Local health departments are taking a proactive approach to fending off West Nile this year. Next week, the Northeast Texas Public Health Department will start fogging for mosquitoes in Tyler. In Longview, they're trapping and monitoring mosquito populations to see if any are carrying the virus.
"It calls itself an ultra low volume applicator. It's taking mineral oil and insecticide, mixing it together in a tank, emitting it through the hoses and throwing it out a nozzle into a mist," says Bob Gardner, with NET Health's Animal Control Department.
The mist looks like a fog when it's rolling down the street. The fog wraps around tree limbs, leaves and bushes, killing adult mosquitoes. Next week, Gardner plans to start fogging in Tyler.
"We're going to start in the center of town and we're going to work our way to the outside. We'll be fogging at least three mornings a week until we have a blanket coverage over the city. The only thing that regulates or prevents us from fogging will be rain or windy conditions," says Gardner.
In March, the health department tossed rickets of larvicide into large pools of stagnant water. Their other option is to put minnows in the water because those minnows will eat mosquito larva.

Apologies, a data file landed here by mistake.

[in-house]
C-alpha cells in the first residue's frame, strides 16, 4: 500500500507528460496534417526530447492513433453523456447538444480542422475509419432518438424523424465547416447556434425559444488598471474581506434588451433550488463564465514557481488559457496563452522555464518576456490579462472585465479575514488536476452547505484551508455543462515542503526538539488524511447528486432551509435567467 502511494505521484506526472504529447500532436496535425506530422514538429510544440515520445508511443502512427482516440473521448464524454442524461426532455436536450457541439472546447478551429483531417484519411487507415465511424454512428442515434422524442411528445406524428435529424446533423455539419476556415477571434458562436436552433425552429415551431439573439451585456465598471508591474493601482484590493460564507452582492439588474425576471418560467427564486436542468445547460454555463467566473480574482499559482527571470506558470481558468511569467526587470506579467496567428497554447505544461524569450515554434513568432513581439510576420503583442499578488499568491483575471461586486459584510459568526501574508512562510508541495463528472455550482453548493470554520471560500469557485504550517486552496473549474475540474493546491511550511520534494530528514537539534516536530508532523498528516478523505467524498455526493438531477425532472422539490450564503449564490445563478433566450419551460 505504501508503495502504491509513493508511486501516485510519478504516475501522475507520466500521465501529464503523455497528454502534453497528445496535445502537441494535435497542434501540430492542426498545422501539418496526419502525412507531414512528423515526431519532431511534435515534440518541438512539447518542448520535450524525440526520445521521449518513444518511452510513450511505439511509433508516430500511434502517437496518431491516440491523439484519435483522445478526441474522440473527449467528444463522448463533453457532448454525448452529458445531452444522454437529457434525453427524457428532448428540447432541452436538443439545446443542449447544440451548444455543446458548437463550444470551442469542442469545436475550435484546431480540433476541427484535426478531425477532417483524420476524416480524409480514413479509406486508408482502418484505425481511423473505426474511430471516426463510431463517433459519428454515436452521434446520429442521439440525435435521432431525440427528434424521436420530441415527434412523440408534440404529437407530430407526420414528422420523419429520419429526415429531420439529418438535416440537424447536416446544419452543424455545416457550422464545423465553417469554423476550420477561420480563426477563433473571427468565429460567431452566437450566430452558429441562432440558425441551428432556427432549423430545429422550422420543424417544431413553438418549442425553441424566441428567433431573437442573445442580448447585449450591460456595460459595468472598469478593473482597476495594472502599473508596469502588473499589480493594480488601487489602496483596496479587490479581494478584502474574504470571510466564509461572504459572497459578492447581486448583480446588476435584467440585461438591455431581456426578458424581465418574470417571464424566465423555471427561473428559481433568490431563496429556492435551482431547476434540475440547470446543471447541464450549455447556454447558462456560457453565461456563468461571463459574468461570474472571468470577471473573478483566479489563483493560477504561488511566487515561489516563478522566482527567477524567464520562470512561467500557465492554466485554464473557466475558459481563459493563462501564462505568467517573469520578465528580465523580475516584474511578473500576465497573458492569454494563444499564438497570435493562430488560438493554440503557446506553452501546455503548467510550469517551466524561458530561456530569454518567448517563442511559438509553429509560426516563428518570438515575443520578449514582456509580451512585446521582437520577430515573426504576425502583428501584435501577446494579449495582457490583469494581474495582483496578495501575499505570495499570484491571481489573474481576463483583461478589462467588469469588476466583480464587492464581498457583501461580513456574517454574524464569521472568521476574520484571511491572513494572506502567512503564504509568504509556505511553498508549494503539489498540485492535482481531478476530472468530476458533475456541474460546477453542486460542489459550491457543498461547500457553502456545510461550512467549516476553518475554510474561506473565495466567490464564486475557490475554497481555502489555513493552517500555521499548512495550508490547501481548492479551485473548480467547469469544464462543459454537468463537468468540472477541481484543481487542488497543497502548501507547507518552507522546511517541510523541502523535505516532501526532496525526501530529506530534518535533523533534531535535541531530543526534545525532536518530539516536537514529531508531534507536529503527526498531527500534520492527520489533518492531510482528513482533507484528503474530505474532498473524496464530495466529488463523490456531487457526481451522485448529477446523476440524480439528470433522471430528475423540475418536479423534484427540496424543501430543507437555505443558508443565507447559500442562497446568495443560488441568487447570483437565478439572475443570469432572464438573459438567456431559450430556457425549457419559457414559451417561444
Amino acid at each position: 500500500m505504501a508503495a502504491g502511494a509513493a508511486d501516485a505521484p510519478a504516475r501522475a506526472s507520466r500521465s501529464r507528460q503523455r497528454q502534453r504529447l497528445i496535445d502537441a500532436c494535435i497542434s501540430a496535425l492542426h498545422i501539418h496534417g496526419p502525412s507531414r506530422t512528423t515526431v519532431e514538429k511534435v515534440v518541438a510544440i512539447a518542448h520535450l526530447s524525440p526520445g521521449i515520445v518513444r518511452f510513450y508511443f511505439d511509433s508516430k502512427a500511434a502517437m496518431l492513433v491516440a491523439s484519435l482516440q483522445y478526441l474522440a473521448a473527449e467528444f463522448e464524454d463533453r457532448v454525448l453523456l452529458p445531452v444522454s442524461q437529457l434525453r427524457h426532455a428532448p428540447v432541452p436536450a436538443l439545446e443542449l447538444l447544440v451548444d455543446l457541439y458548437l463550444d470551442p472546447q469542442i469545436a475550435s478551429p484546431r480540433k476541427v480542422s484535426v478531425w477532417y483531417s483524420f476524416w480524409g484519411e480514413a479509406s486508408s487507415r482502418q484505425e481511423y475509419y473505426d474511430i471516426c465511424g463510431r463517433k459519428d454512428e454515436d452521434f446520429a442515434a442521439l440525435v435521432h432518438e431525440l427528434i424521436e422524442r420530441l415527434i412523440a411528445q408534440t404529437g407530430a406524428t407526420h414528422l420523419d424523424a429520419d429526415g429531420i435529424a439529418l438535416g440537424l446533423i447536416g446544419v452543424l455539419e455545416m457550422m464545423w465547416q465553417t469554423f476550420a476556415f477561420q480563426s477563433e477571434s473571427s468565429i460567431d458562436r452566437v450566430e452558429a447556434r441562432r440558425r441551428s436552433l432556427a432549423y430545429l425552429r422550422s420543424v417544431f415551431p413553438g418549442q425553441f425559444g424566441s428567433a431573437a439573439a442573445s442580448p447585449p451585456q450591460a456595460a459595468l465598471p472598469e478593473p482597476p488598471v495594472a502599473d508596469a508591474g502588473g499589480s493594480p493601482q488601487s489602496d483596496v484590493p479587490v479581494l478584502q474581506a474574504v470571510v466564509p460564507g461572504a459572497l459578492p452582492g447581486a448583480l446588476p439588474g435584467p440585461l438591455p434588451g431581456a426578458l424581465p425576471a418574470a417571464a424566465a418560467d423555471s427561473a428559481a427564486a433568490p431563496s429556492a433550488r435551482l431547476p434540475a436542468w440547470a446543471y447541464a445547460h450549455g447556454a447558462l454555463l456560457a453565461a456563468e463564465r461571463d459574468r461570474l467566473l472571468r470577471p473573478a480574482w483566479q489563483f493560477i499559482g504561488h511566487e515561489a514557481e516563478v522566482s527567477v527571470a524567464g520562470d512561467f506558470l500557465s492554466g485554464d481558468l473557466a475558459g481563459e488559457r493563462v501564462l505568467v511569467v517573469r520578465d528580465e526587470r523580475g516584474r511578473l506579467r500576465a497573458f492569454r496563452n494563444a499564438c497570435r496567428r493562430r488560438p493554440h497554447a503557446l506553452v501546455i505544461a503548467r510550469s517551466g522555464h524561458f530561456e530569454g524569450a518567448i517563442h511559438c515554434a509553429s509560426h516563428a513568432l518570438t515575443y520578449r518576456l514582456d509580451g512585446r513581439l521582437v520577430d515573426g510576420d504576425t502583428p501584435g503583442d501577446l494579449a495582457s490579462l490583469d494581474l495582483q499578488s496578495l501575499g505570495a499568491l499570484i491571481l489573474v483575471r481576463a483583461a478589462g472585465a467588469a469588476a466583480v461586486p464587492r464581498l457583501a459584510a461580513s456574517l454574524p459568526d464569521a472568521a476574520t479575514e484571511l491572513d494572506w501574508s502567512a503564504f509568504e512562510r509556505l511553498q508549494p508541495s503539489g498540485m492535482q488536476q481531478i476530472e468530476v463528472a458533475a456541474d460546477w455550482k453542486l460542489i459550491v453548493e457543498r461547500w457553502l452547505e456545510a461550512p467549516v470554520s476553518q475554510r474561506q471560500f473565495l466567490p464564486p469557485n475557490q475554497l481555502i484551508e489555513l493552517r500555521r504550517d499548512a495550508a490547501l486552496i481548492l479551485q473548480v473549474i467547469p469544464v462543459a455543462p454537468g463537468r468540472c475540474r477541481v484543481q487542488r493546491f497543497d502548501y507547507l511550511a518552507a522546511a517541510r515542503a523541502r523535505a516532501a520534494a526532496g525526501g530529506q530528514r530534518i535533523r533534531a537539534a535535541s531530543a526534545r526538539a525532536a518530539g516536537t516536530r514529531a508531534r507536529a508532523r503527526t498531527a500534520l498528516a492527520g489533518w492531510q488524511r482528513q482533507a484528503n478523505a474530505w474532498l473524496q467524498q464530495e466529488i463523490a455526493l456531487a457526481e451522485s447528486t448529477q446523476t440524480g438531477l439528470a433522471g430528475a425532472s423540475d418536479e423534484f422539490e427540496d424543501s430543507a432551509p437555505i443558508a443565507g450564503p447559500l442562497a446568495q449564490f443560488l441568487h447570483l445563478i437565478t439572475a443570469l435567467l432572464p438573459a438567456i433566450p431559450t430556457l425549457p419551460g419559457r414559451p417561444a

"In the water, which is the key ingredient, the eggs can lay dormant for 5 to 6 years. We know that," says Gardner.
The city of longview says they do not have plans yet to start fogging. In Longview, they're monitoring mosquito populations through trapping.
"Thankfully, right now, we haven't seen any kind of significant quantities of the type of mosquitoes that cary the West Nile Virus. As the situation may change, our approach may change but that's what we're focusing on right now," says Shawn Hara, the spokesperson for the city of Longview.
However, the biggest problem is what's going on in our own backyards.
"It is by neglect, by utensils that are holding water, by tarps that are holding water, by animal dishes, bird baths, dirty gutters, french drains, all of these things that are holding water that can stagnate," says Gardner.
The Northeast Texas Health Department in Tyler says if mosquito problems are brought to a homeowner's attention and they continue to ignore them, they could face a citation.